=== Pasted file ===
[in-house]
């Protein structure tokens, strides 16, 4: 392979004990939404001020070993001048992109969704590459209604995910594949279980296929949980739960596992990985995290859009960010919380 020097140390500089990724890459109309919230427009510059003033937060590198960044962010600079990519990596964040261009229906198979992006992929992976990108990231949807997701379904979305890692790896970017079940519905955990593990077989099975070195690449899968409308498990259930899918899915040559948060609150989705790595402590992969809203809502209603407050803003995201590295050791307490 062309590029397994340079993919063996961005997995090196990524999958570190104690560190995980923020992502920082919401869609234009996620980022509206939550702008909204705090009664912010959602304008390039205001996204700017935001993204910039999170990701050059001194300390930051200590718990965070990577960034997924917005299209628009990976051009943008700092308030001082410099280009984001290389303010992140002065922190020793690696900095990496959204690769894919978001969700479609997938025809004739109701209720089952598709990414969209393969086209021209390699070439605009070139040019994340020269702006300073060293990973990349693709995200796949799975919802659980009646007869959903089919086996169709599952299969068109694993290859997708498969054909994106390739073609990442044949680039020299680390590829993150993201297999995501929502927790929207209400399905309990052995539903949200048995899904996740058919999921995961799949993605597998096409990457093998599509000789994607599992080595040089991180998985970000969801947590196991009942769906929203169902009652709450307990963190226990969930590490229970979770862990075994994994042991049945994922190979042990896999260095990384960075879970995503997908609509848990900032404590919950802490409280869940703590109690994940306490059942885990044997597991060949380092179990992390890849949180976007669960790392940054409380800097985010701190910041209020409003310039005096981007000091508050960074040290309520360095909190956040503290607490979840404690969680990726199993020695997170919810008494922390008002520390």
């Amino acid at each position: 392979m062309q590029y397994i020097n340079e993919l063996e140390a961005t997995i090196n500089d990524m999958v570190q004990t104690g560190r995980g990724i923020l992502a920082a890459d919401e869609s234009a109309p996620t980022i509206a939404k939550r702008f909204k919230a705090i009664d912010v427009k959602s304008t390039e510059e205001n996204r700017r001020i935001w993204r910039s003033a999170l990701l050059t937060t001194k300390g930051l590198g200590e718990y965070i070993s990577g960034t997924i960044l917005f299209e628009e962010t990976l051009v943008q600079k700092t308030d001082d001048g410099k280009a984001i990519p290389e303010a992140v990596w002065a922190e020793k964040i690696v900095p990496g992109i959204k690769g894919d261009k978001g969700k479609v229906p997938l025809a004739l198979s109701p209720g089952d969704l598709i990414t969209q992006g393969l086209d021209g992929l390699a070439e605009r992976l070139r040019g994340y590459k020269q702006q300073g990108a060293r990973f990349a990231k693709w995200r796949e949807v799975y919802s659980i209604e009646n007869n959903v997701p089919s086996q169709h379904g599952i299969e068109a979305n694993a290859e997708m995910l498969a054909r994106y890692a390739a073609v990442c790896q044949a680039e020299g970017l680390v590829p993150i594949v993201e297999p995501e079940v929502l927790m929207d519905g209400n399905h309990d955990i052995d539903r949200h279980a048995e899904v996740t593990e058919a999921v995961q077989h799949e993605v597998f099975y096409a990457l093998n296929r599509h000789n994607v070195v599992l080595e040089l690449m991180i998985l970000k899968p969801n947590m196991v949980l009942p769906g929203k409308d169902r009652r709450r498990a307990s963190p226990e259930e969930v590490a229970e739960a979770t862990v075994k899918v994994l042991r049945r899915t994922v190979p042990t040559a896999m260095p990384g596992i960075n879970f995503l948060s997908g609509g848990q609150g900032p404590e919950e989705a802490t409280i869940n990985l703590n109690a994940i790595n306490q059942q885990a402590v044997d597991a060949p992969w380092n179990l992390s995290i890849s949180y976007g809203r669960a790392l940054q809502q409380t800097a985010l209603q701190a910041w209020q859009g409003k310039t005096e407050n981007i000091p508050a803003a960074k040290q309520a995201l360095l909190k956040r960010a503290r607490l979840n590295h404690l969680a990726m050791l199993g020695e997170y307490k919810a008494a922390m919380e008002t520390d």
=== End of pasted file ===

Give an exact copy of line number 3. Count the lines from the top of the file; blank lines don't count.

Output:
């Amino acid at each position: 392979m062309q590029y397994i020097n340079e993919l063996e140390a961005t997995i090196n500089d990524m999958v570190q004990t104690g560190r995980g990724i923020l992502a920082a890459d919401e869609s234009a109309p996620t980022i509206a939404k939550r702008f909204k919230a705090i009664d912010v427009k959602s304008t390039e510059e205001n996204r700017r001020i935001w993204r910039s003033a999170l990701l050059t937060t001194k300390g930051l590198g200590e718990y965070i070993s990577g960034t997924i960044l917005f299209e628009e962010t990976l051009v943008q600079k700092t308030d001082d001048g410099k280009a984001i990519p290389e303010a992140v990596w002065a922190e020793k964040i690696v900095p990496g992109i959204k690769g894919d261009k978001g969700k479609v229906p997938l025809a004739l198979s109701p209720g089952d969704l598709i990414t969209q992006g393969l086209d021209g992929l390699a070439e605009r992976l070139r040019g994340y590459k020269q702006q300073g990108a060293r990973f990349a990231k693709w995200r796949e949807v799975y919802s659980i209604e009646n007869n959903v997701p089919s086996q169709h379904g599952i299969e068109a979305n694993a290859e997708m995910l498969a054909r994106y890692a390739a073609v990442c790896q044949a680039e020299g970017l680390v590829p993150i594949v993201e297999p995501e079940v929502l927790m929207d519905g209400n399905h309990d955990i052995d539903r949200h279980a048995e899904v996740t593990e058919a999921v995961q077989h799949e993605v597998f099975y096409a990457l093998n296929r599509h000789n994607v070195v599992l080595e040089l690449m991180i998985l970000k899968p969801n947590m196991v949980l009942p769906g929203k409308d169902r009652r709450r498990a307990s963190p226990e259930e969930v590490a229970e739960a979770t862990v075994k899918v994994l042991r049945r899915t994922v190979p042990t040559a896999m260095p990384g596992i960075n879970f995503l948060s997908g609509g848990q609150g900032p404590e919950e989705a802490t409280i869940n990985l703590n109690a994940i790595n306490q059942q885990a402590v044997d597991a060949p992969w380092n179990l992390s995290i890849s949180y976007g809203r669960a790392l940054q809502q409380t800097a985010l209603q701190a910041w209020q859009g409003k310039t005096e407050n981007i000091p508050a803003a960074k040290q309520a995201l360095l909190k956040r960010a503290r607490l979840n590295h404690l969680a990726m050791l199993g020695e997170y307490k919810a008494a922390m919380e008002t520390d």